Most of you know me as the happy one from ACG Compliance, for those of you who don’t know me I am Hayley Jolly, Sales and Marketing Coordinator for ACG Compliance. We are a North East based health and safety training and consultancy organisation.
Moving forward, I will be publishing a blog every fortnight focusing on the world of health and safety, there will be a range of other blogs being circulated from our website (www.acgcompliance.co.uk) and social media platforms (such as Facebook, Twitter and LinkedIn etc) by more of my colleagues here at ACG.
I will be discussing incidents that have occurred when health and safety haven’t been managed correctly, or taken seriously, which surprisingly, happens an awful lot in the UK and beyond.
My first topic of discussion is regarding a faulty Fork Lift Truck that overturned and killed a 19-year-old employee at a Leicestershire based vinyl company. No one should die at work, but for me on a personal note, reading the fact that he was only 19 gave me tingles! Such a young and tender age, the poor soul had not lived his life to the fullest.
It transpired that there were many causes of this young man’s death. The sad fact is that basic training was not carried out when he was first employed. This could have been because the employer was unwilling to pay for training, or wouldn’t allow ‘valuable production’ time to be sacrificed to schedule a training session. By ensuring the implementation of an effective induction training programme, this tragedy may not have happened!
The awkward element for the prosecution with this case was that it was difficult for them to determine whether the training was completely forgotten about by the employer or that they “assumed” the victim possessed the skills and training required to complete his job safely.
The truck overturned due to the high speed it was being operated at. The young man wasn’t wearing a seatbelt and when the Fork Lift Truck overturned the safety frame, ironically, delivered a severe blow to his neck. This lead to his death.
Workers were also not shown the risk assessments for the task which restricted the site speed limit to 10mph. The Fork Lift Trucks had no speedometers and the company had no policy in place for seatbelt use. 2 of these elements are basic safety features and processes which should be adopted when using or even managing the movement of Fork Lift Trucks.
His Mother was rightfully disgusted to find out that the company cut various corners, ultimately leading to her son’s death. She said “I am heartbroken and angry that my son could go to work and be killed because his employer took so little care of him, failed to train him or make sure the workplace was safe. It is utterly shocking that this can happen even now.”
“The directors who made the decisions will be now able to get on with their lives, but we are serving a life sentence.”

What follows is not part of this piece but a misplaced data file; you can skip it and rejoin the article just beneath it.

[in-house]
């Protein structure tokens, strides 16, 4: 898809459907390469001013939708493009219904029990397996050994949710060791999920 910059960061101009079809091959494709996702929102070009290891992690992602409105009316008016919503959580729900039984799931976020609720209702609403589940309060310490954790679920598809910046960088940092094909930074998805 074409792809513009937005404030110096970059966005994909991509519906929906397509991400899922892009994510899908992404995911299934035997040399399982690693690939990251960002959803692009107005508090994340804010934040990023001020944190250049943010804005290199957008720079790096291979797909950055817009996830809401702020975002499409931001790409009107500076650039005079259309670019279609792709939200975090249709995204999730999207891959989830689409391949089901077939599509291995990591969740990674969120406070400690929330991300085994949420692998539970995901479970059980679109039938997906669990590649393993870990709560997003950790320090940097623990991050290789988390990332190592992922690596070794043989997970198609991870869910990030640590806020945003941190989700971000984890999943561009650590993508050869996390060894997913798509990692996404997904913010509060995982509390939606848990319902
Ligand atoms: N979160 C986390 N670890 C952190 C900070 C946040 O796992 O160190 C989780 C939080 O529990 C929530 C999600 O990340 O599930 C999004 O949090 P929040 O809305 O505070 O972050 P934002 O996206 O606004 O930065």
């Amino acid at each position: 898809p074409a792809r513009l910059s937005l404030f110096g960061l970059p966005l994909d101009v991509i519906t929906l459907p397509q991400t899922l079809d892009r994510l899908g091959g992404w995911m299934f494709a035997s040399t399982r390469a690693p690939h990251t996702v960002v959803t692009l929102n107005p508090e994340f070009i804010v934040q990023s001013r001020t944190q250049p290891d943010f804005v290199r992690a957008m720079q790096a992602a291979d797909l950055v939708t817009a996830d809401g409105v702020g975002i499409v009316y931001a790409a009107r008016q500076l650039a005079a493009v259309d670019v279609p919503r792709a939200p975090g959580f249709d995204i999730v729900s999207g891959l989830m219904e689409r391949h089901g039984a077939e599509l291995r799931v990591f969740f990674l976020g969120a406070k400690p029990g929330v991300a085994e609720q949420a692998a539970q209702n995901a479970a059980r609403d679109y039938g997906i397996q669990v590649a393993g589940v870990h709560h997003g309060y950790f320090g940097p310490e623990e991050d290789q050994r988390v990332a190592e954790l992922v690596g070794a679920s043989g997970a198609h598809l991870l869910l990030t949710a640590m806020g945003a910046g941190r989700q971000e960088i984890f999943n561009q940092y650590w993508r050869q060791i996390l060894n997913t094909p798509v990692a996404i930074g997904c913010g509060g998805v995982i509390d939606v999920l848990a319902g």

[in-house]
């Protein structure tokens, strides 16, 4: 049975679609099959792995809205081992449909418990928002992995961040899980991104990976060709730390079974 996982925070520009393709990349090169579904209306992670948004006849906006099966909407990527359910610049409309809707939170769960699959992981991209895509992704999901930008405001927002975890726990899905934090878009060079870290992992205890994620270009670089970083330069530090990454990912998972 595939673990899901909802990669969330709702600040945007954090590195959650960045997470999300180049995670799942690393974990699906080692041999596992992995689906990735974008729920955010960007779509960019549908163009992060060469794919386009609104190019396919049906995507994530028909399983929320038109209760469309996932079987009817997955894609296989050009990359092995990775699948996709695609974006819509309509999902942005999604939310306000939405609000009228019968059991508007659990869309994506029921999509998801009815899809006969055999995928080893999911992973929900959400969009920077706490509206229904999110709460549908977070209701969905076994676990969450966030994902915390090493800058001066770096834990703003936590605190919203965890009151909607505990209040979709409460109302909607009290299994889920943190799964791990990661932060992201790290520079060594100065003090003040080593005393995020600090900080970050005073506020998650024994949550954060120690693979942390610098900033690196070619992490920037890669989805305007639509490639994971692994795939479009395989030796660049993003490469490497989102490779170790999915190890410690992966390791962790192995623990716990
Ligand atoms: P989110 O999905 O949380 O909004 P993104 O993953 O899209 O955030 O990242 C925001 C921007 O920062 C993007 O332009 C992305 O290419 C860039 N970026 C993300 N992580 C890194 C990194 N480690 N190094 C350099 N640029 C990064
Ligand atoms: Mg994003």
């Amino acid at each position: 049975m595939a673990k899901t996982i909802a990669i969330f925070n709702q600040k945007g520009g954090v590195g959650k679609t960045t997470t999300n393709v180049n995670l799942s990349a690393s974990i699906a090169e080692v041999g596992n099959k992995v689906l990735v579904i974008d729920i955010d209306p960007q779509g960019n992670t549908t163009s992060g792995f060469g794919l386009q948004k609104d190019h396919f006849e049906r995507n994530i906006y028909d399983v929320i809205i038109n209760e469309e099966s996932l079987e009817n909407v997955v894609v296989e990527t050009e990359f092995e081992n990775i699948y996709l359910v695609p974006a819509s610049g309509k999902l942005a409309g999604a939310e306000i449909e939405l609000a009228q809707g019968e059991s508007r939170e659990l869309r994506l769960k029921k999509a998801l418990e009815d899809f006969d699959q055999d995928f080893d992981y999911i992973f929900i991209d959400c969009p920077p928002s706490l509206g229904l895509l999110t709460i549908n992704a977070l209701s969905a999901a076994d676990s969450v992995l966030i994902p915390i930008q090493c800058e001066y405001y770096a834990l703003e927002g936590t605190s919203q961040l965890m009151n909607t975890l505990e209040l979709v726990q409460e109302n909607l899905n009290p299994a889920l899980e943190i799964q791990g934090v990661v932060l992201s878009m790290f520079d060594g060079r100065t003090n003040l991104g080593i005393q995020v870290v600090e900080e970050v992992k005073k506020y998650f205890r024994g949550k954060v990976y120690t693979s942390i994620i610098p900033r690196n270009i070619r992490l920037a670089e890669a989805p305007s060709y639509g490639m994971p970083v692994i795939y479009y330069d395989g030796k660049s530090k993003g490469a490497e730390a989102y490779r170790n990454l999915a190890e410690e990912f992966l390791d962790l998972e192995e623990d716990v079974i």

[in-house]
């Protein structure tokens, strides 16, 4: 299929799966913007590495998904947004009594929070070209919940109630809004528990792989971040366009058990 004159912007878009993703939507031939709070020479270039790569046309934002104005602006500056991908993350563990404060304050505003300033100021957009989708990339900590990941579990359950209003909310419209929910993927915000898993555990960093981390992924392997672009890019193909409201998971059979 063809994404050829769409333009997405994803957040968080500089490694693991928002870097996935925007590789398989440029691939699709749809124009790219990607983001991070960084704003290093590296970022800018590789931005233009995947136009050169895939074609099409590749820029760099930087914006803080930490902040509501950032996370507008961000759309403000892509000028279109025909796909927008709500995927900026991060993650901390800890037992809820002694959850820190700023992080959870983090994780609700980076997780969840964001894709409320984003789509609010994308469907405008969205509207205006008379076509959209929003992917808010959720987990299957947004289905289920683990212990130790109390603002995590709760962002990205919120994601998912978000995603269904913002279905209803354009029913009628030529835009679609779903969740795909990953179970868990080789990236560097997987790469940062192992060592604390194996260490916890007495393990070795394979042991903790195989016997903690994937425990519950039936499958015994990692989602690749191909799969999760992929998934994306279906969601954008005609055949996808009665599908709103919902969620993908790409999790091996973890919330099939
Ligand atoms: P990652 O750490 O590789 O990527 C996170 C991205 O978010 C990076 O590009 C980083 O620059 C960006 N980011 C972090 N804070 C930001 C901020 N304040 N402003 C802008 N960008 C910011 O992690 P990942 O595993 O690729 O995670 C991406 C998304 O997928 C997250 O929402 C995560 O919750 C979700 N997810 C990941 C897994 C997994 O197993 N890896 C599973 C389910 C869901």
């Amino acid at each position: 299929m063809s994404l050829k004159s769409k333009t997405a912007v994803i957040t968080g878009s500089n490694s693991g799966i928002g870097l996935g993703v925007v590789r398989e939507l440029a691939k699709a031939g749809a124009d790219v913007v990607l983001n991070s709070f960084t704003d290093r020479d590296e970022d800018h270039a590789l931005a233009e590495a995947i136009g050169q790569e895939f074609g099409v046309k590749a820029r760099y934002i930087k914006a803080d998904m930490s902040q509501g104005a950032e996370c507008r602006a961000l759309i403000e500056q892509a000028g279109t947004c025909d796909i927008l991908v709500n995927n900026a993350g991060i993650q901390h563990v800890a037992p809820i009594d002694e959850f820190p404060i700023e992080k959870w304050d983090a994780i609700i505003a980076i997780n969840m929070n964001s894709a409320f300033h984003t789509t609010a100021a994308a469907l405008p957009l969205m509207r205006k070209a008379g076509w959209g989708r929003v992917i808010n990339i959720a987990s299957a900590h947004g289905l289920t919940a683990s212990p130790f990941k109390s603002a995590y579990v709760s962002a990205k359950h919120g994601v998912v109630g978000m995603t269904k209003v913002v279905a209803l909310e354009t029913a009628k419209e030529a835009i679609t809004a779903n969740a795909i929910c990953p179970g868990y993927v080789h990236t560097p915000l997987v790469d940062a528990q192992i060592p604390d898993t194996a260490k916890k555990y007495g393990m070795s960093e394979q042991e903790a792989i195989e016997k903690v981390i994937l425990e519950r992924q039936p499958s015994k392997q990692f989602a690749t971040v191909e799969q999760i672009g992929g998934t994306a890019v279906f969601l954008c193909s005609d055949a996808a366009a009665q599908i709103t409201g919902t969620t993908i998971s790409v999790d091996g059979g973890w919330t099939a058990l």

“Any fine they have paid is nothing, no penalty at all compared to the penalty we face – lifelong torment, endless sadness and grief without our son.”
The family says their grief has been made worse by the company failing to acknowledge her son’s death.
This horrific tragedy was caused by gross negligence which, worryingly, is still common in U.K workplaces today. HSE inspector Berian Price said the “tragic incident” could have easily been prevented.
It is deeply concerning and more so upsetting, that large organisations in the UK are still taking shortcuts and neglecting their legal duties to provide adequate training provisions. Employers must make a suitable assessment of risk, which clearly wasn’t completed in the lead up to this accident. I remember my IOSH Managing Safely training and, although this was only a level 2 qualification, I quickly learnt that shortcuts lead to accidents. It is distressing to see that the result of this incident was a fatality.
Remember, your staff are your biggest asset and should you take reasonable steps to deliver the correct and suitable training, relevant instruction by toolbox talks, method statements and risk assessments, including the provision of the right supervision, you will be adhering to legislative requirements. Always aim to go that one step beyond and remember your duty of care continues throughout the duration of specific jobs so please ensure to continually improve and identify any unforeseen hazards!
Would you put your employee’s lives at risk to save a few hundred pounds?
I see it a lot working in sales and being very customer focused. Employers will either opt to deliver training in-house or may decide to neglect training completely. It’s the ones that opt to not deliver training at all which make the hairs stick up on my arm!
I am finding a lot of the employers we contact use the excuse of “we only have 3 employees, the other 10 are contractors”, just because you may only have 3 people on your books doesn’t mean that you do not owe them a duty of care? There is a misconception that contractors are not your responsibility when employed by organisations to conduct work on their behalf, well regardless we must be doing a suitable assessment of their competencies. Yes ok, you might not need to pay for their training but surely you should be referring them to a training provider or encouraging them to sit an internal course to gain the correct knowledge and experience before commencing work?
On a lighter note, I think it’s a good opportunity to thank and congratulate all of our current clients and future clients for acknowledging that training (no matter who you use or how you deliver it) is a fundamental requirement and tool in achieving high health and safety standards.
I will continue to contact as many employers as I can to ensure that training remains fresh in their minds!
Don’t make the same mistakes as this company, put your employee’s competencies and training at the front of your mind. Don’t take risks and choose the right training provider, it might just save a life.